Mark Zuckerberg established Free Basics to provide internet in developing countriesSavetheinternet

On the first of July this year, the UN concluded that access to the internet is a human right. The internet has become one of the most influential entities in the 21st century, becoming an essential part of the lives of virtually all Westerners and a growing number of people in developing countries. But as this ever-growing network continues its worldwide domination, we must ask how such a powerful structure should be regulated and controlled.

The internet was born from a few basic premises: that providers treat all data equally, regardless of destination or source; that access is universal, undiscriminating and free; and that the internet remains decentralised, without an overall controller. In short, big companies should not be able to decide what users see and how they behave. This ‘net neutrality’ sowed the seeds of an online revolution, with previously unfathomable levels of innovation, seen by the exponential growth of the likes of Facebook, Google and Twitter. The power of the internet lies in its democracy: that all users are treated as equals.

The internet is currently structured as a ‘digital commons’ as all users have equal access to its resources. It has thrived to such an extent because ‘commoners’ can build, manage, and regulate content as they wish, without permission. Elinor Ostrom, a Nobel Prize winner in Economics, has written extensively about the ways in which commons can be managed, proposing eight principles (see box). The likes of Wikipedia are microcosms of this - users add new content, edit it and share it, deciding themselves what should be written, how it should be presented, and if the information is correct or not. With the growth of the internet we must ask whether it can continue to be managed as a self-regulated commons, or whether more elaborate regulatory systems are required. Can Ostrom’s eight principles be upheld into the future?

The internet governing bodies for Europe and the USA, BEREC and the FCC, have both recently released their own guidelines for how the internet should be regulated. They both support open and equal access, preventing Internet Service Providers preferentially favouring certain content streams, and only allowing unlawful content to be blocked. Essentially any content (which does not breach national laws) is treated equally. Here rules are applied and sanctions agreed in line with ‘community’ agreed norms, rather than at the discretion of the ISPs, the self-styled “gatekeepers” of the internet.

However, different countries have very different interpretations of lawful content. Regulation can allow for censorship, as the state will decide which websites are allowed. For example, the ‘Great Firewall of China’ blocks all websites from Google, Facebook and more. In other words, “self-determination of the community” is not recognised, and the state takes on the regulatory role.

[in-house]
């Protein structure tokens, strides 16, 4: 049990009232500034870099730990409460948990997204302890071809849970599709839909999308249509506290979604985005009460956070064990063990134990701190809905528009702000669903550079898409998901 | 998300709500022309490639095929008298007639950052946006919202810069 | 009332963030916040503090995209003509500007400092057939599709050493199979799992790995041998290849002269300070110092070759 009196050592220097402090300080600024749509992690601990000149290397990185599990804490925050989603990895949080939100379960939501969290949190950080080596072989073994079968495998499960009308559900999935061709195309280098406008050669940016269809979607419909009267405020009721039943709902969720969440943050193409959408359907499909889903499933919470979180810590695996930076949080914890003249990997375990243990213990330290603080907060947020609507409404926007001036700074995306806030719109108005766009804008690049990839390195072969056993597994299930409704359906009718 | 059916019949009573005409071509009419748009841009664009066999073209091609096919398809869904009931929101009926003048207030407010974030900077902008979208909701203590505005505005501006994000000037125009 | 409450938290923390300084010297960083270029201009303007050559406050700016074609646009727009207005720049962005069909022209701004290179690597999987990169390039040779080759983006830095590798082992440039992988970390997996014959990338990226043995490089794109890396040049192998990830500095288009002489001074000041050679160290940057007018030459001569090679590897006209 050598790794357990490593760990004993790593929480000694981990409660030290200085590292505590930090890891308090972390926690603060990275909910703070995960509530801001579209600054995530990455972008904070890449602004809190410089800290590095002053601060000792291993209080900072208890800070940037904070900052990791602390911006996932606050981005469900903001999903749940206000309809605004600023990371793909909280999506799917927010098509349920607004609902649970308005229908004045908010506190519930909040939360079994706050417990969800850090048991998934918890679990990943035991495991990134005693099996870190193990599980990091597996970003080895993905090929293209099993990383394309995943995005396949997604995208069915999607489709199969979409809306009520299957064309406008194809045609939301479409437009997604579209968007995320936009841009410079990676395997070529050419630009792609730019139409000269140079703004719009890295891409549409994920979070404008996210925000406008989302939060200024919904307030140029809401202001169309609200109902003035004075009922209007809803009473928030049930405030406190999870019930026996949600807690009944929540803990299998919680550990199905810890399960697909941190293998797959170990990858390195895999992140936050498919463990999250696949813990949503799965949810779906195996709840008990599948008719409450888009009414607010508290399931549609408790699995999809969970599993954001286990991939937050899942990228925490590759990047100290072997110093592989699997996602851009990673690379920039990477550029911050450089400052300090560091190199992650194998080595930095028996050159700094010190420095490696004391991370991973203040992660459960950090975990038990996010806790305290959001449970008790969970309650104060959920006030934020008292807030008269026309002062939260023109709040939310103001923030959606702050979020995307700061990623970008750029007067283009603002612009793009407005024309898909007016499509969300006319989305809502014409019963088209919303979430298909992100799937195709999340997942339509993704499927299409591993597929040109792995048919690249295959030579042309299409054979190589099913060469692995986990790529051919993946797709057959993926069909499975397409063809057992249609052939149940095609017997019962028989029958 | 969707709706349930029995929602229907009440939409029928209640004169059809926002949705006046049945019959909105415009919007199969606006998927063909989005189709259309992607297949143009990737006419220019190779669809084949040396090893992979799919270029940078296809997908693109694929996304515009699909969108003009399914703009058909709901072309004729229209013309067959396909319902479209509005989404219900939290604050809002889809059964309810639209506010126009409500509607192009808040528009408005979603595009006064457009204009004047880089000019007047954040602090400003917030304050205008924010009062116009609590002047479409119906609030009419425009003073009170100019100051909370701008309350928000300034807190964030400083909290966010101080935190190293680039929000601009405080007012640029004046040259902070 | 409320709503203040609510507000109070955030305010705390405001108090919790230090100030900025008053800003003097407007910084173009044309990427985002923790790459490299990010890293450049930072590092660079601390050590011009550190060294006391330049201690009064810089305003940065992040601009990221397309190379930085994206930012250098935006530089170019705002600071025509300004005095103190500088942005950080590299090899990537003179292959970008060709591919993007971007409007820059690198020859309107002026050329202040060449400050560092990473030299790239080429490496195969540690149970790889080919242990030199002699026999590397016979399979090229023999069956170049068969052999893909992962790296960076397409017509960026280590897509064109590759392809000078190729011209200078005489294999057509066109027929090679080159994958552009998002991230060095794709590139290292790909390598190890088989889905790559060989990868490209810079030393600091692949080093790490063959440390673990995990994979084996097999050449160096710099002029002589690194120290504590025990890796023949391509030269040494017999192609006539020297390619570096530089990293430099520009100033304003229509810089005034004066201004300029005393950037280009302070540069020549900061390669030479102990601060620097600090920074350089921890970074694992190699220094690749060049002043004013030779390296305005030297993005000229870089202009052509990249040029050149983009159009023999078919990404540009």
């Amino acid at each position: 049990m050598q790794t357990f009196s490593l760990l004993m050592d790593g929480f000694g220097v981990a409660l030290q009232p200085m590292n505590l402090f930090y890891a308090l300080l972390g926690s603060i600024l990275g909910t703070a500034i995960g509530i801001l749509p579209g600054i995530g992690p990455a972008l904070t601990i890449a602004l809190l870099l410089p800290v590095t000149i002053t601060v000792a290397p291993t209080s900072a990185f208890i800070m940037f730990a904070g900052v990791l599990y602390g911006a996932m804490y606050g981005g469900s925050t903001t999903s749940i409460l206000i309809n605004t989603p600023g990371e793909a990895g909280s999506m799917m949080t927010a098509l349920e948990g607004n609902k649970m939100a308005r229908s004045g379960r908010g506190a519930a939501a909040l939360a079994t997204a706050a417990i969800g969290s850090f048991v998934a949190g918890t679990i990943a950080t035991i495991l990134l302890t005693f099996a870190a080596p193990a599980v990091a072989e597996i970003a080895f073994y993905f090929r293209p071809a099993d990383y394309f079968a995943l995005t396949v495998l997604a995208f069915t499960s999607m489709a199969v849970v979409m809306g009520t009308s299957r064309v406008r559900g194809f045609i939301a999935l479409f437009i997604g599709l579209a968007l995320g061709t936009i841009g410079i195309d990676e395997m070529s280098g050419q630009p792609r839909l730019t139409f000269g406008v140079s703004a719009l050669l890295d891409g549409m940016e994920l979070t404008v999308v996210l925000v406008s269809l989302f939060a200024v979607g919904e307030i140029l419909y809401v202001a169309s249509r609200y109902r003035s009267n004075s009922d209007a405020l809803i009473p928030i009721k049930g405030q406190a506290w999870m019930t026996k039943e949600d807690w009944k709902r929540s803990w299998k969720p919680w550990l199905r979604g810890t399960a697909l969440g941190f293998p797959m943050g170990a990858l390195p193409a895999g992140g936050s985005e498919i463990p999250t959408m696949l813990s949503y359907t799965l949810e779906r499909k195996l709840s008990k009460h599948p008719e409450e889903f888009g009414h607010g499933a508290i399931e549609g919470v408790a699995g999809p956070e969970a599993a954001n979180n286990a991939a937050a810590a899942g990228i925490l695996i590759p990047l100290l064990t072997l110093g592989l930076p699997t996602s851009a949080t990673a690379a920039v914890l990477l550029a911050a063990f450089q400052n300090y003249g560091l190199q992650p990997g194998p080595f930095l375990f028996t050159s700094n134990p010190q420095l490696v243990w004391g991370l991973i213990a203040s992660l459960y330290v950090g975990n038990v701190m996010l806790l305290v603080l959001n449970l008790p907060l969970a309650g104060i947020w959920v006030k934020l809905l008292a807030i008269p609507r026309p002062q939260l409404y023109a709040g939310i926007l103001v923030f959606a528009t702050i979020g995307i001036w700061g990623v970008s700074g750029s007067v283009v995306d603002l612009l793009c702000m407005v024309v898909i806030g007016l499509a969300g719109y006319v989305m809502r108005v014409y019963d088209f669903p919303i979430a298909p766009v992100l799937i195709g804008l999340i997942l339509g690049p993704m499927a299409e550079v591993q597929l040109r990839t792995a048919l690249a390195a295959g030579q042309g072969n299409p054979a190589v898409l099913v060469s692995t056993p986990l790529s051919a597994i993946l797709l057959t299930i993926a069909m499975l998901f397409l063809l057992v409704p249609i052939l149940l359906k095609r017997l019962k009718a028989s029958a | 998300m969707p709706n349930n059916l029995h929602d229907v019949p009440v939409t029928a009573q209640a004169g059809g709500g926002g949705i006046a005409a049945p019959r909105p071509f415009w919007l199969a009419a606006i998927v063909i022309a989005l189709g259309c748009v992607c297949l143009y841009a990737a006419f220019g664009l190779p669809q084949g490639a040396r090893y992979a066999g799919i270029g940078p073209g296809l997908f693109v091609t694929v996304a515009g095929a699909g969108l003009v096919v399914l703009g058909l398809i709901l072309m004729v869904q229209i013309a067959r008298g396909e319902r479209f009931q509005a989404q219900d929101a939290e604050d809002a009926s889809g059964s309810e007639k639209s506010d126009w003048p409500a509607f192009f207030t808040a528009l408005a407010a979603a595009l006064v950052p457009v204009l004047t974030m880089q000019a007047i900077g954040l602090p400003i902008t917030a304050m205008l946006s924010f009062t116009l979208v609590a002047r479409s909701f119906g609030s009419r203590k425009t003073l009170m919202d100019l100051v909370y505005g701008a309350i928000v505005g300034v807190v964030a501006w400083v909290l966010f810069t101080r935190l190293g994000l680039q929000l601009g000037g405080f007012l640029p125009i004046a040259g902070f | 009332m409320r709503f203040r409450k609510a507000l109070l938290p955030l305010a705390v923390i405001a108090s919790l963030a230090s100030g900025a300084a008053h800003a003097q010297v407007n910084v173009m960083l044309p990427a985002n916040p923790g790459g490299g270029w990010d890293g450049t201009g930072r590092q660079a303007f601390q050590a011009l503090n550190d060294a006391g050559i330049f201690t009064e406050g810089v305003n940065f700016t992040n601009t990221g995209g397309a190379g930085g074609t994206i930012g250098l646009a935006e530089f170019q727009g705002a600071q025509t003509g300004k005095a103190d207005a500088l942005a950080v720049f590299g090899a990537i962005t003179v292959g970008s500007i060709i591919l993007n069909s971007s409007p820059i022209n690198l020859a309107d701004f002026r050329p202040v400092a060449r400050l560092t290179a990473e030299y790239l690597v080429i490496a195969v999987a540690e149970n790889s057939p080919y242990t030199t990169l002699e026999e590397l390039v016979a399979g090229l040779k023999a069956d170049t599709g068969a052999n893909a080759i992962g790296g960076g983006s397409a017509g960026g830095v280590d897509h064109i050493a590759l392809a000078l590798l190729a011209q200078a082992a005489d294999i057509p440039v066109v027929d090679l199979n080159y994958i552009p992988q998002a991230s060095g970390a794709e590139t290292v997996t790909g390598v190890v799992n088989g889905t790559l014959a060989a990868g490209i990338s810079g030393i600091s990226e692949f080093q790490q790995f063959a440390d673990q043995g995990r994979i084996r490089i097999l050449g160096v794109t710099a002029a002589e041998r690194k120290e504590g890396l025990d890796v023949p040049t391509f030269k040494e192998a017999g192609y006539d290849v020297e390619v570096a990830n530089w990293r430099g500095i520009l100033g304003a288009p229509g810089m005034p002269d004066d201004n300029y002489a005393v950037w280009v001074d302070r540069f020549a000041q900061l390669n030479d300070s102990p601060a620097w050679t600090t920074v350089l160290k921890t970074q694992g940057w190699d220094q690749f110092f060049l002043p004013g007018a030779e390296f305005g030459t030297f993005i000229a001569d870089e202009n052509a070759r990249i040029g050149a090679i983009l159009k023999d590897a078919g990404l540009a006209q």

By contrast, some advocate a completely ungoverned approach, an extension of our basic human rights, affirmed by the UN resolution: “the same rights that people have offline must also be protected online, in particular freedom of expression.” Hence, it is argued, there should be no formal regulation, allowing for users themselves to self-manage with a rights-framework governing the digital commons. However, an internet without regulation would present even greater problems than it would solve.

At the same time, there are issues to resolve before we reach the regulatory stage. Much of the world is not connected to the internet. “All human beings are born free and equal in dignity and rights,” yet many humans are not born connected to the internet. Commercial ventures such as Free Basics, run partially by Facebook, are attempting to connect people from places like India and Nigeria to the internet for ‘free’. These philanthropic enterprises come at a huge cost to the investors, with Facebook funding space satellites to provide connectivity in more rural areas. However their ‘free’ service comes at a price: only 85 services are provided, one of which is (inevitably) Facebook. Are we willing trade access for democracy, and will we be able to buy back the soul of the internet (equality, open access, etc.) after we sell it to Mark Zuckerberg?

With this brave new world comes bold new challenges for the internet: providing universal internet access; tackling online-radicalisation; and dealing with the dark-net with its child-porn and drug sites. Regulation is necessary, but what sort? Each option – whether it be community self-regulation of a ‘commons’, a government-imposed system, or regulation through corporate control – has its own limitations. Do we sacrifice freedom of expression in an effort to tackle ISIS by choosing the collective-commons approach? Do we let companies control our internet access in an effort to speed up universal connectivity, destroying the principles of equality that allowed many of the internet giants to prosper initially? These questions are the ones which will dominate discussions of net neutrality in the coming months and years.